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    I disagree completely. NY (at least NYC), NJ, and CA have (for the time-being) pretty excellent access to records. The CA indexes are online as late as the 1990s (including births – unheard of in many states), and one can obtain informational copies of any of those records by paying a fee. Many of NJ’s records haven’t been digitized and made available (as per state law), but anyone that wants to access them (births to 1923, marriages to 1946, deaths to 1955) can do so by visiting the Archives in Trenton, or hiring a local researcher – both options bringing in money to the state. One also generally has an option to receive a non-certified copy of a vital record by paying a fee. NYC is much the same – anyone that wants to access the records can visit the Municipal Archives, or hire a local researcher. Records preservation and access isn’t free, nor should it be. I don’t understand why it’s a problem for states or localities to require payment in order to obtain records. The law that Dick has posted about is worrisome, but it seems extremely unlikely to pass, IMHO.

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    I don’t mind paying – I just want a copy of the original birth certificate – doesn’t even need to be certified. I also don’t believe the reason is “identity theft” either.

    Again has anyone tried going to the NY page and posting a comment? I could not find the proposal to post a comment.

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This is another step backwards. I “get it” about identity theft. But, how many people live to be 125? If they are going to do this, which I hope they won’t be able to. How about making it realistic and the cutoff for births would be 90 or 100? And deaths should be no more than 50.
I hope someone can stop this. I will go to the website and make my comments. Thanks for letting us know Dick.

Liked by 1 person

David Paul Davenport September 20, 2017 at 3:08 pm

IF these bureaucrats were truly concerned with identify theft they would “merge” the birth and death records so that births for those whose identities could provide nefarious people with the basis for opening bank accounts (usually children who die in infancy) would be stamped with “DECEASED” (and the date and place). This would stop a great deal of the theft that does take place.

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Wow! That would almost put an end to genealogy research! If I hadn’t found my grandparents’ 1928 marriage record, I would have never uncovered the treasures of my family. They date back to the 1600s in CT and Long Island. I would still know nothing because my Mom was estranged from her family. How sad….I have to wait until 2027 to try to get a divorce record, isn’t that punishment enough?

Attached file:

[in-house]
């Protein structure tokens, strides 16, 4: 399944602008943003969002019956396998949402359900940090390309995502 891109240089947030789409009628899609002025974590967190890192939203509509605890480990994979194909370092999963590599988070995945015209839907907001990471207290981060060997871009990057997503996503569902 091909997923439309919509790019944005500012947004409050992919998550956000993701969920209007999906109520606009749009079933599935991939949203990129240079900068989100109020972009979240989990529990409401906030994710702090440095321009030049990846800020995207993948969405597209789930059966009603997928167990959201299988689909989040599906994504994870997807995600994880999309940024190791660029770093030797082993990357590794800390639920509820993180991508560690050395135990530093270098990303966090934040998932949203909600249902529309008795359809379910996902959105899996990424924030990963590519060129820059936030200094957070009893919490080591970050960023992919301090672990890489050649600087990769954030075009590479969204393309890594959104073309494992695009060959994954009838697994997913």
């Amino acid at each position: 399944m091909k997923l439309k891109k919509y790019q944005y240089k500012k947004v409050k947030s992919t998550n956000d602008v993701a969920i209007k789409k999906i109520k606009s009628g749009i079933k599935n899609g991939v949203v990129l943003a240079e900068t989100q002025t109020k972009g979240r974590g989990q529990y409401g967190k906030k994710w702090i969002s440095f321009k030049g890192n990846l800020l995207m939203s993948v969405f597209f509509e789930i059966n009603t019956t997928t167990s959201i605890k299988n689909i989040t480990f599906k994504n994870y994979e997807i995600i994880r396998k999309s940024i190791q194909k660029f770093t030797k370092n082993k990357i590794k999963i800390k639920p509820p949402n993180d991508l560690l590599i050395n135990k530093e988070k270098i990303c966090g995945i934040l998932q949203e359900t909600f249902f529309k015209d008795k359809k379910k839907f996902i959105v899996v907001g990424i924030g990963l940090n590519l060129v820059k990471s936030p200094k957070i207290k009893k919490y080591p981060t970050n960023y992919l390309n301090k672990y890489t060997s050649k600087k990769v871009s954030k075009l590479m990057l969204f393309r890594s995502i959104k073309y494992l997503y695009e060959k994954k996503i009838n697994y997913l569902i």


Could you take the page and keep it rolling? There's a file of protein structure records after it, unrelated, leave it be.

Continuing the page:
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@Chuck Weinstein. I have to disagree with you. I have managed to find information on my New York City ancestors fairly easily. Also information from many other states is relatively easy EXCEPT – try to get ANYTHING from KANSAS!

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richvenezia
What is the procedure to secure a copy of a will for someone who died in 1955? Thanks’

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    richvenezia
    Sorry to repeat. Looking for the will of a Californian who died in 1955. Thanks.

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    Generally wills are public record. You’re looking at the county probate court, usually. See who handles wills (usually probate courts; called Surrogate’s Court in NY and NJ, for instance) in the county in which the deceased lived. Oftentimes, the offices may not do this research for you, so you may need to hire a local genealogist to get this for you if you are not local to the area.

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    Look into the county probate court. Wills are generally always public record.

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Come on folks, it doesn’t help when 20 of you comment here, but there are only three comments on the rules.cityofnewyork.us website! Please take the three minutes to go there, register, and comment!

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    Ok finally I can see the spot to comment – I have left comments on here that I could not find the rule. Thank you and will comment!!

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    Some of us commented via the email link as opposed to setting up an account and creating another set of login information to have to remember.